Devereaux Covid Q1

Published by Paola Avendano on

As a former local government administrator, I will leave the appropriateness of the federal policy response to others and comment instead about the state of emergency preparedness in the country. In instances of emergencies or disasters, be they naturally occurring, like a floods, fires or hurricanes, or man-made, like a mass-shootings, the response and recovery system in this country is based on a simple approach – locally executed, state managed, and federally supported.

When a local emergency occurs, the first response is the responsibility of the local jurisdiction – in most instances, a city. If the city does not have the resources to adequately handle the situation, it requests assistance from the county, and at each level if there are insufficient resources it progresses up the chain, county to state, and state to federal. The ability to respond, at each level, is largely dependent on current and past levels of funding for preparedness, response and recovery. A decision made by elected leaders within the context of all of the other needs and obligations requiring funding. Therefore, resources from the next level, become situational and uneven, even in like instances.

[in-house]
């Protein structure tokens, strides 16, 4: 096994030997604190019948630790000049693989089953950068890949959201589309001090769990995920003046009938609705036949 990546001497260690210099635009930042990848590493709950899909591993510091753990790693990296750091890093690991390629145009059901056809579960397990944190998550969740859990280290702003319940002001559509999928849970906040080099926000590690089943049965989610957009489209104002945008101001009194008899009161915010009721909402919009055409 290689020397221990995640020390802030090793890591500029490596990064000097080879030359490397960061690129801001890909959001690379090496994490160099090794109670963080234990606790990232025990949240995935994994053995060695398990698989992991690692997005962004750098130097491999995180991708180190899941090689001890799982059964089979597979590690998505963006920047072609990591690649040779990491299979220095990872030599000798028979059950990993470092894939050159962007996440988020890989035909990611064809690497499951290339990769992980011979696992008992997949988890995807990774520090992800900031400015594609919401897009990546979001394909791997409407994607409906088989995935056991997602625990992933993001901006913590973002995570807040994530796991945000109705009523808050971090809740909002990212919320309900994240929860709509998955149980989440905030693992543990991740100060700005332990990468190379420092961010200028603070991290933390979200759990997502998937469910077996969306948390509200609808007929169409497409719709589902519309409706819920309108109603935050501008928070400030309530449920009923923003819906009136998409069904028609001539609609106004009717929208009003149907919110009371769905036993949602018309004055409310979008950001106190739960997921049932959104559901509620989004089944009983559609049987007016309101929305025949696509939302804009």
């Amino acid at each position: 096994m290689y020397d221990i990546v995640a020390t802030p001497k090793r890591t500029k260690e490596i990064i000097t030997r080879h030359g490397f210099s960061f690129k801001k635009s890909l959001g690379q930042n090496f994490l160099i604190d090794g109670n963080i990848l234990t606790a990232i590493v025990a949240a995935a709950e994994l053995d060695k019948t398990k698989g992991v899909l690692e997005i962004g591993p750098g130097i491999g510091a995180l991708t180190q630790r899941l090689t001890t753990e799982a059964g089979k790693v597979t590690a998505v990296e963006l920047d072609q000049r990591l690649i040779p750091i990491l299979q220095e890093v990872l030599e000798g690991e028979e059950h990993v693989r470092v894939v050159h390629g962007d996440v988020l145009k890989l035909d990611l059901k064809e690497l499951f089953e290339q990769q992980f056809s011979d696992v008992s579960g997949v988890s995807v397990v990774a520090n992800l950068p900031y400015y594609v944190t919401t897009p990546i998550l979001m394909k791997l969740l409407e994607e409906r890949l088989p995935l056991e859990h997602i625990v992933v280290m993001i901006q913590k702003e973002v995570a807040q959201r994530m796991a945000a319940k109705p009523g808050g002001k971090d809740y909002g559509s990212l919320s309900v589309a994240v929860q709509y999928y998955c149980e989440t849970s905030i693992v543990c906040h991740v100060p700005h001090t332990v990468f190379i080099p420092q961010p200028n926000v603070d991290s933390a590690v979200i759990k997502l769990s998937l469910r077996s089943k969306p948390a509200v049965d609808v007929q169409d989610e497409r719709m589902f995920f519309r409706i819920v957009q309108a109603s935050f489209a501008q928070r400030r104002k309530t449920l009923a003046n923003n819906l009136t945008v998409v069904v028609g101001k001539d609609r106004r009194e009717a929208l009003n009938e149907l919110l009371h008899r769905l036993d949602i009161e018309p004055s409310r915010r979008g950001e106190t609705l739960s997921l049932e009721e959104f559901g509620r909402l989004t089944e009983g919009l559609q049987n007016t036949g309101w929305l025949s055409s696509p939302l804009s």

A world-wide health crisis, which effects our entire country, though unevenly and with different levels of intensity at different times, due to its scope, turns portions of the system on its head calling for a top down, unified response by the federal government. Unfortunately it has exposed gaps in planning and underfunding for preparedness by both current and past administrations, as well as a level of overlapping regulation by, lack of coordination between, and clarity of responsibility among, multiple agencies, which is inhibiting the ability to rapidly and effectively respond.

Once we have weathered this crisis, it is my hope that our current and future federal leadership will use it as an opportunity to improve the entire system and the country’s ability to respond to all types of emergencies and crises.